Iran Says Not Satisfied With Pace Of Nuclear Talks

Iran’s foreign ministry spokesman said Monday Tehran is not satisfied with the pace of nuclear talks in Vienna but would not accept deadlines.

“Time is important to us, but it is not possible the other side moves like a turtle and we move at the speed of light,” Saeed Khatibzadeh said.

He added that Iran wanted a “sustainable and reliable” agreement on reviving the 2015 nuclear deal with world powers, the JCPOA (Joint Comprehensive Plan of Action), with the talks encompassing “removal of sanctions, guarantees, verification, and nuclear issues.”

Khatibzadeh said Iran and the United States had exchanged views through informal written texts on all four issues. The US, which left the JCPOA in 2018 and imposed ‘maximum pressure’ sanctions on Iran, takes part indirectly in the Vienna process.

The spokesman emphasized that Iran would negotiate only with the JCPOA framework, and would not accept any intermediate steps towards reviving the 2015, nor enter into talks in Vienna over other matters. Khatibzadeh stressed the need to ensure Washington re-joined the JCPOA and did not again withdraw.

“We must all work to ensure that the United States’ return to the JCPOA is accompanied by necessary guarantees and verification,” he said. “The removal of sanctions should also be carried out effectively in accordance with the JCPOA. Such issues cannot materialize through an interim agreement.”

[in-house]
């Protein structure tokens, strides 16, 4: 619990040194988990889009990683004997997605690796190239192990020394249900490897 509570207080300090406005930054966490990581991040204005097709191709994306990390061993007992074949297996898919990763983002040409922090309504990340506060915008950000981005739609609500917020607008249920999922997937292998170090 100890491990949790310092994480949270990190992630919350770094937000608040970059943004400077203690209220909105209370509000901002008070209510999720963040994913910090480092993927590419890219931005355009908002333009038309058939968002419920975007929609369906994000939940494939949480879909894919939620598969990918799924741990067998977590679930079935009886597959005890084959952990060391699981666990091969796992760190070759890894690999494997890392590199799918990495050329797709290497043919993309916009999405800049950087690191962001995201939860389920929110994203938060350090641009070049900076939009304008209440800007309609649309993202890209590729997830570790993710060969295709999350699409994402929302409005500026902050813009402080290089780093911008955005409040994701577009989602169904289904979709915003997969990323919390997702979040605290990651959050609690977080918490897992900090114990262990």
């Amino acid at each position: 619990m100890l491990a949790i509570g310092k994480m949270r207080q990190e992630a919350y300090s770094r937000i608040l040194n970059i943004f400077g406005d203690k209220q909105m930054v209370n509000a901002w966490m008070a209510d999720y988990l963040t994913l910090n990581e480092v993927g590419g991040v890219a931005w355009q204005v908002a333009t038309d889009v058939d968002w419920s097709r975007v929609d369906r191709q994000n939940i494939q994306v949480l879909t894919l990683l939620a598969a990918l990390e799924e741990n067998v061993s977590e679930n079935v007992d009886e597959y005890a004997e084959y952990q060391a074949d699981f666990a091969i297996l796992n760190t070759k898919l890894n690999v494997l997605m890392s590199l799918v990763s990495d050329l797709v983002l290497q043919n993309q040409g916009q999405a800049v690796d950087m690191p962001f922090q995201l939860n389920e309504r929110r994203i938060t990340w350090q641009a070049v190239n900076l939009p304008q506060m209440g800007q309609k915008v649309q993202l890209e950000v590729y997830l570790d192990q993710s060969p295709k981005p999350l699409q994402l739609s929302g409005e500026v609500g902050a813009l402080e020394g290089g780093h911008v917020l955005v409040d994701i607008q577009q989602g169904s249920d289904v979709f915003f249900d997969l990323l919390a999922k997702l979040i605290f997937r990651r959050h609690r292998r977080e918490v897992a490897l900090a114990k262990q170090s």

Bilateral and multilateral expert-level talks have been underway since the Vienna talks resumed on January 3 after a three-day break for New Year. The negotiation teams of Iran and Russia met Monday afternoon.

On Sunday, Iran’s leader Ali Khamenei said that “holding talks and negotiating with the enemy at a certain juncture does not mean surrendering.” Khamenei ruled out direct talks with the US after President Donald Trump left the JCPOA in 2018, and Iran has insisted that talks on reviving the agreement take place within multilateral JCPOA structures.

There has been little news in the past week about the details of the negotiations. France and the United States have said there has been modest progress, although Iran and Russia have been insisting everything is on the right track.

The limited progress occurred after Western powers warned Iran that time is running out, and there are just “weeks not months” left to reach an agreement. Iran is enriching uranium while negotiations have continued for eight months. Growing stockpiles of fissile material can give Tehran more leverage in the talks.

The White house warned Tehran on Sunday against harming any US citizens, after top Iranian officials threatened revenge for the killing of Qasem Soleimani in a US drone strike in 2020.

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